“We have apparently imagined the whole thing.“
So said Greens Senator Scott Ludlam, the first to fall in what many have dubbed “ at his final presser as a member of the Australian Parliament in July. Ludlam had discovered that he held citizenship of New Zealand as well as Australia, and, under Section 44 of the 116-year-old constitution of Australia, it is forbidden for dual citizens to hold public office due to the possibility of treachery or the influence of a foreign power.
If it seems curious that (a) an Australian politician would not have checked their constitutional compliance before seeking public office and (b) nobody else did so throughout Ludlam‘s nine-year tenure as an elected member of the federal Parliament, the surprise has continued apace: Up to 30 other parliamentarians have since come under scrutiny for possible breach of the rule against dual citizenship and government. Opposition leaders have given senators until December 1 and members of the House of Representatives until December 5 to declare that they are not a citizen of any country other than Australia.
Meanwhile, nine officials have resigned or been ruled ineligible. They include Fiona Nash, , and Deputy Prime Minister Barnaby Joyce, who only last year threatened to have the pet dogs of actors Johnny Depp and Amber Heard killed because the dogs’ entry to the country had breached Australian customs policy. In late October the Australian High Court ruled that Joyce was a dual citizen of the foreign power across the ditch, New Zealand, and was thereby disqualified from parliament.
As Heard also pointed out in a series of tweets, this failure of Australian parliamentarians to manage their own citizenship status is strikingly ironic. It comes amid their own continuing efforts and policies to exclude others from their “imagined” definition of Australianness.
The criteria for legally belonging to this country, which is enshrined in the Australian constitution, has always been narrow. Australia was founded in 1788 on First Nations people, who had sovereign belonging to the land for at least 60,000 years prior, were not permitted to become citizens of the nation until 1967, and the country operated with a migration policy for most of the twentieth century. Under the White Australia policy, marked in particular by the Immigration Restriction Act of 1901, people of non-European descent were systematically deterred from migrating to Australia.
This racialised gate-keeping has had a particular character in recent years.
Indeed, at the very same time as the dual citizenship palaver was really gathering pace, the Australian government outright rejected a proposal, that they had invited, for substantive recognition in the constitution for Indigenous peoples. called for “the establishment of a First Nations Voice enshrined in the Constitution”, to be realised as an assembly of First Nations people that would advise parliament. Australian PM Malcolm Turnbull dismissed the proposal on the grounds that it would give preferential treatment to Indigenous people and thereby would not be agreed to by the Australian public.
The deliberative conference of First Nations people at Uluru was widely viewed as “the last attempt for meaningful change for Indigenous Australians“, Its rejection by the government is considered an extraordinary act of hostility towards the nation‘s first people, who continue to face oppression through the 229-year-old settler-colonial Australian state.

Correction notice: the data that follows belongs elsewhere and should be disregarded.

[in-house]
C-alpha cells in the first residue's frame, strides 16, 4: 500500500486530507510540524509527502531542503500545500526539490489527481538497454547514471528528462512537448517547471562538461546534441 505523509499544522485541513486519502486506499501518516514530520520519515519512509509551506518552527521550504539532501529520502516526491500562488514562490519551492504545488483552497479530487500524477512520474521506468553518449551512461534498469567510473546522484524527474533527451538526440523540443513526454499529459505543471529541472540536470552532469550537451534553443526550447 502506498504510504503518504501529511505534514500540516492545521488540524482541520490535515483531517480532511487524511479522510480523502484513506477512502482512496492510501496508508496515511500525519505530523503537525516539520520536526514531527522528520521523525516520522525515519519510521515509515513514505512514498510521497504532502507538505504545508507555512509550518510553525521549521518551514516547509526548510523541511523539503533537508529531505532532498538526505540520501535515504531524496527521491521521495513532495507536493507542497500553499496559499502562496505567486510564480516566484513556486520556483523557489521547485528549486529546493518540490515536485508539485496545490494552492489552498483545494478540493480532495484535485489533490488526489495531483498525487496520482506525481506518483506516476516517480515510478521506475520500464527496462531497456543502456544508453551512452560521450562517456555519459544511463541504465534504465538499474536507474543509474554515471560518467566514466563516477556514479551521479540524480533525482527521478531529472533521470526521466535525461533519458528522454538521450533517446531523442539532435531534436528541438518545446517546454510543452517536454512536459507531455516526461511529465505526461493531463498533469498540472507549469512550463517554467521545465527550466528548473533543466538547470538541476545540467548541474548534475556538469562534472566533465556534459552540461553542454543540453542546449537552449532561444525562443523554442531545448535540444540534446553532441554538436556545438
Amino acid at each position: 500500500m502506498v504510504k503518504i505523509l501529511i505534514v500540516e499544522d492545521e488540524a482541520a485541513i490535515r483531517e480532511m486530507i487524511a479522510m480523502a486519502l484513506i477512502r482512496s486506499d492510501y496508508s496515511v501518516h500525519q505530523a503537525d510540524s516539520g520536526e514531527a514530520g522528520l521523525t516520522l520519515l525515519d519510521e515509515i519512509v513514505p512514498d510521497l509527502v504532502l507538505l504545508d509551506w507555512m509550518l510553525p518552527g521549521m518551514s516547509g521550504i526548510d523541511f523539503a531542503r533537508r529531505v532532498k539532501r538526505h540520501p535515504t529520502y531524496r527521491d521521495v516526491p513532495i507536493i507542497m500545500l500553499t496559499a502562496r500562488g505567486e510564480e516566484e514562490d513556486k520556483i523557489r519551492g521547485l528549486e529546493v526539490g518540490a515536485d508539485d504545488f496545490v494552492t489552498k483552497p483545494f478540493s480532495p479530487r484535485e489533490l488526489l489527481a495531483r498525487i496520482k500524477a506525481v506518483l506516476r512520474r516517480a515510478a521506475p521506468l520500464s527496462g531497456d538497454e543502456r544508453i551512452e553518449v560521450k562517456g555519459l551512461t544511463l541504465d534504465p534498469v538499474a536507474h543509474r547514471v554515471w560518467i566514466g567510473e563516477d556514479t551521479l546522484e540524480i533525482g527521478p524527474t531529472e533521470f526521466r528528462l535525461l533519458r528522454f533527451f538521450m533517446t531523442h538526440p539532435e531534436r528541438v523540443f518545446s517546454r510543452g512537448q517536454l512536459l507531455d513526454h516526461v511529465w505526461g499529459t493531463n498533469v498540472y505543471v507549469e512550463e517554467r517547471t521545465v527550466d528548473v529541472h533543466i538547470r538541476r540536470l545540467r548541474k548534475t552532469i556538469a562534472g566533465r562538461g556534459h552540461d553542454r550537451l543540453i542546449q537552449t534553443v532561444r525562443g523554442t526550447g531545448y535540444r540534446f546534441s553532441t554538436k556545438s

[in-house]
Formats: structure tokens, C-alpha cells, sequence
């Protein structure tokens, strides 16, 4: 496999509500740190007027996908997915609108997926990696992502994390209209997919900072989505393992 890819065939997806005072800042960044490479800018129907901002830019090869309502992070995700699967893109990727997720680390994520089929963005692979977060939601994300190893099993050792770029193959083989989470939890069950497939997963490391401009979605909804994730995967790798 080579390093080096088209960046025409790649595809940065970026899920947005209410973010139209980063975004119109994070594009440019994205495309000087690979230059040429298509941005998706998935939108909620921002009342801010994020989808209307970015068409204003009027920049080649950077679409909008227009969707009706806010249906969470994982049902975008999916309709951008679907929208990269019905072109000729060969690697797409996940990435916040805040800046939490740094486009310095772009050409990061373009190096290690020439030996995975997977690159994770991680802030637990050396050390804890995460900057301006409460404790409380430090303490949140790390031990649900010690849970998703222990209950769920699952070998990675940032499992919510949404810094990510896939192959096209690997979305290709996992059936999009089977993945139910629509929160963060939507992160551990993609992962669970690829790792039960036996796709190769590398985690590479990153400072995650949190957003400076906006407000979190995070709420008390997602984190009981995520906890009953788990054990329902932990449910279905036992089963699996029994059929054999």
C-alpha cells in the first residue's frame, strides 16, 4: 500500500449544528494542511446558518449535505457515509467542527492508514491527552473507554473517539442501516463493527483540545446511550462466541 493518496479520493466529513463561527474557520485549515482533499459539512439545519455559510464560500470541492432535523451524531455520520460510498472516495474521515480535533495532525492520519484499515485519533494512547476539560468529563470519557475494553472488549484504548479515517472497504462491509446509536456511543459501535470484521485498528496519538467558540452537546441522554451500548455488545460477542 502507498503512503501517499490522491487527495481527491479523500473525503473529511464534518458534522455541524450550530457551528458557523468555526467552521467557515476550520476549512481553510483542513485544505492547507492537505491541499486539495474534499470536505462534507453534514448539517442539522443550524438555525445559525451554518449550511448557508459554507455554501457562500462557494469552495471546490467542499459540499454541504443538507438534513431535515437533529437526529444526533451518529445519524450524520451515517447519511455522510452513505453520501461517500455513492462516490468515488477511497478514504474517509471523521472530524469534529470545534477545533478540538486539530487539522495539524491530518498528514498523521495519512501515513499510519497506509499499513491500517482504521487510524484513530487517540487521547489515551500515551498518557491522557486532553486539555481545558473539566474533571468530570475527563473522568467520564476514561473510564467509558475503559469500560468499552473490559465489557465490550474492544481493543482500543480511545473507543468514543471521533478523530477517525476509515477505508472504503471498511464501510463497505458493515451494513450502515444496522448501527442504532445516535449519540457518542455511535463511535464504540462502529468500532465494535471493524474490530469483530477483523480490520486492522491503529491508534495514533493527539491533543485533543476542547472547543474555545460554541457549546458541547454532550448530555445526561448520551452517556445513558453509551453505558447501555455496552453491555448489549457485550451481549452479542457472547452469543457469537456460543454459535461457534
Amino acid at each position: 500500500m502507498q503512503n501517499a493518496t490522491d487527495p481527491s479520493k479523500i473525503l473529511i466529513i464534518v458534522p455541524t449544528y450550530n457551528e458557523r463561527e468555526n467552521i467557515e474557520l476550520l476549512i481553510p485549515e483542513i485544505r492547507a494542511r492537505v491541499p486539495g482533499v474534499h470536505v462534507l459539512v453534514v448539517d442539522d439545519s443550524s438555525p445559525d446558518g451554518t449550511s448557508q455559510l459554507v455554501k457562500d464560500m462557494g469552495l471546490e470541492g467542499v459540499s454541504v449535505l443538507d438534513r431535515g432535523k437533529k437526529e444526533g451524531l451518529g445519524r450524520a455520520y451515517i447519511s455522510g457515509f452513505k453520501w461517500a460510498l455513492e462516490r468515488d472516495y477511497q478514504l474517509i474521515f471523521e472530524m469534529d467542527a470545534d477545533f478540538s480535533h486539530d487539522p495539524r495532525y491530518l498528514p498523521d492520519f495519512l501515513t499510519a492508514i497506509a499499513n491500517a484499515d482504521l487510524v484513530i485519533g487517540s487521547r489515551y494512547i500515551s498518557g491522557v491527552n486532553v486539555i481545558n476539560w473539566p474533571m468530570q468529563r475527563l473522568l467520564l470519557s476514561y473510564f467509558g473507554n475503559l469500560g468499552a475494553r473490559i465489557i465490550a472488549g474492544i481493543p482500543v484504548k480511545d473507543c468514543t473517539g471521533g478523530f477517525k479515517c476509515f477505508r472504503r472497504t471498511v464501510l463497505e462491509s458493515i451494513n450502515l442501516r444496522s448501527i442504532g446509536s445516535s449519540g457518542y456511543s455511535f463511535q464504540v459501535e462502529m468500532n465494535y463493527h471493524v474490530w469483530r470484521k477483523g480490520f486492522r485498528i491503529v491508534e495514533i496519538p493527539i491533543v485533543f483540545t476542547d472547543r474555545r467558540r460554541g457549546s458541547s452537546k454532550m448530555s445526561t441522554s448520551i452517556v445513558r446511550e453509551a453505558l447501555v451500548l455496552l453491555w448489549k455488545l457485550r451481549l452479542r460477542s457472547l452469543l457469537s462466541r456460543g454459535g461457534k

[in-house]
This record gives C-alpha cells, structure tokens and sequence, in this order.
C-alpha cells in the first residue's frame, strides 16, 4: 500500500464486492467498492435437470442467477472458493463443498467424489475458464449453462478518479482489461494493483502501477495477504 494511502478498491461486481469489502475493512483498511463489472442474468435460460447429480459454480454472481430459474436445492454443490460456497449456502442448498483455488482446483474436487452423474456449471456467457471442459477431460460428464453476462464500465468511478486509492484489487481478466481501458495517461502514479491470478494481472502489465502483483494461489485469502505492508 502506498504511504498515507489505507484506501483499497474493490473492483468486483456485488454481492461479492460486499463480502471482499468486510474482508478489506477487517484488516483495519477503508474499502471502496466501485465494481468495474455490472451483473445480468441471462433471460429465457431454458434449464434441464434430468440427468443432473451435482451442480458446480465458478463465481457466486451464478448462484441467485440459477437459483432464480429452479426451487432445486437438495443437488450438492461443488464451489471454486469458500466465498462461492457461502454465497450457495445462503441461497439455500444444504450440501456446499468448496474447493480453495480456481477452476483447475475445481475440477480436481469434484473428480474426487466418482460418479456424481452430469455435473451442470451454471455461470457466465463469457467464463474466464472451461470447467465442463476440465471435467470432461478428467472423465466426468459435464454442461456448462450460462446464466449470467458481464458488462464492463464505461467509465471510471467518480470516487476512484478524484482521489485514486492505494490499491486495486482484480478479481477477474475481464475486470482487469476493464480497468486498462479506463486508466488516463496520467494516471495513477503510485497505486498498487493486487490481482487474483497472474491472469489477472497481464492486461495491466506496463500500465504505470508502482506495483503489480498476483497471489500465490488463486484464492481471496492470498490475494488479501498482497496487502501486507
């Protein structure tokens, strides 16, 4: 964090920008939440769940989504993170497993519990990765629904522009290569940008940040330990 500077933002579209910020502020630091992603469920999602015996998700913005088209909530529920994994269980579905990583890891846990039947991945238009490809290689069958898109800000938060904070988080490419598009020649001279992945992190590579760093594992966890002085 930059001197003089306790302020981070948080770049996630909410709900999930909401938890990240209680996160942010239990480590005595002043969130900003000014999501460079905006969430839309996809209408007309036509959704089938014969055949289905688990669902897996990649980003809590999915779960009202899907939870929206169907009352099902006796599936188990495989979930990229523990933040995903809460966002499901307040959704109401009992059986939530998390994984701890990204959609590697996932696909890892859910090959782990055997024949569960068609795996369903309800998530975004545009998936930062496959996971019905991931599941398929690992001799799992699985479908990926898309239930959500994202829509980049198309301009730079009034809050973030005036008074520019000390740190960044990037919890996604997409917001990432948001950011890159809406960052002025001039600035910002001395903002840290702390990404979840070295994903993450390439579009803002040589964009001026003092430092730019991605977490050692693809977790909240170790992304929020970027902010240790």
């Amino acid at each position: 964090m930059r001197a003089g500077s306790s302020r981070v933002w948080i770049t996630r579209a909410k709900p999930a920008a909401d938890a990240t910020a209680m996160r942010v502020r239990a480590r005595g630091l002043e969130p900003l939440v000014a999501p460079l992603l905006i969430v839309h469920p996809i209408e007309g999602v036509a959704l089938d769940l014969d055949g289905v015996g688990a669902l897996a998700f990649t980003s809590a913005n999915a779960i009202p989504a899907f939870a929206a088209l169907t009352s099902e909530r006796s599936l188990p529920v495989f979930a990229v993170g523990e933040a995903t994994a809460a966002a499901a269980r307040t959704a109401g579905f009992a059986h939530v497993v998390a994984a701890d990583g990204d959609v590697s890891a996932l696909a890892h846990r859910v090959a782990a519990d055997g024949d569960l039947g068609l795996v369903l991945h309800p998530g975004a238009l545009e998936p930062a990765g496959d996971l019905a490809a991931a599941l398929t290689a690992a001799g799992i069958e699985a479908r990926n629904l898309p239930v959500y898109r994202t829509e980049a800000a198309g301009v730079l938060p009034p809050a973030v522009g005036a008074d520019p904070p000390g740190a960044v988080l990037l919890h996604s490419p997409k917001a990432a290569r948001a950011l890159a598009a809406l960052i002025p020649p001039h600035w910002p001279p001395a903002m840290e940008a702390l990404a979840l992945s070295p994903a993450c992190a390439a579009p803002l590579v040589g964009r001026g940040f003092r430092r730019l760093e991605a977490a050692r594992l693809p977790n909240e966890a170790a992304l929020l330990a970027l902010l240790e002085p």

Barnaby Joyce had been a particularly strident proponent of the nation‘s white settler history, recently demanding, that Sudanese-Australian TV presenter, Yassmin Abdel-Magied, be sacked by the national broadcaster for a social media post perceived to be disrespecting ANZAC Day, originally a commemoration of Australian soldiers fighting for Britain in World War I. The witch-hunt that ensued, led by Joyce and others in the Australian parliament, led Abdel-Mageid to leave the country.
To be sure, Joyce and the majority of his parliamentary colleagues have also overseen a regime of immigration detention where refugees have been refused settlement in Australia on the grounds of illegal entry to the country. In recent years, they have been consigned instead to offshore camps that have been sites of unmitigated human rights abuse.
This policy, primarily applied to people who arrive by boat and request asylum from Australia, has been used in rallying the Australian people around an essential Australian-ness and cited as necessary to preserve the national culture and character. In the words of former Prime Minister John Howard, “we will decide who comes to this country and the circumstances in which they come.”
The costs of the policy have been high. As I write, Kurdish journalist and refugee Behrouz Boochani reports from one of the camps on Manus Island in Papua New Guinea, where those detained by Australia for the past four years are in their 117th day of peaceful protest, asking for safe resettlement. They have endured prison conditions that have been denounced as cruel and abusive by multiple human rights and humanitarian authorities.
Refugees on Manus Island certainly see the irony here – the very politicians keeping them from reaching Australia are themselves not “Australian enough”. The members of parliament falling foul of the Australian constitution’s citizenship requirements are doing so on the very terms of belonging through which many of them have aggressively rejected others. With Australian politicians being forced to give themselves the boot, can we say that this particular imagined community even exists?
Editor’s note: A previous version of this piece mistakenly identified the Australian constitution as 166-years-old. The constitution took effect in 1901.
The views expressed in this article are the author’s own and do not necessarily reflect Al Jazeera’s editorial policy.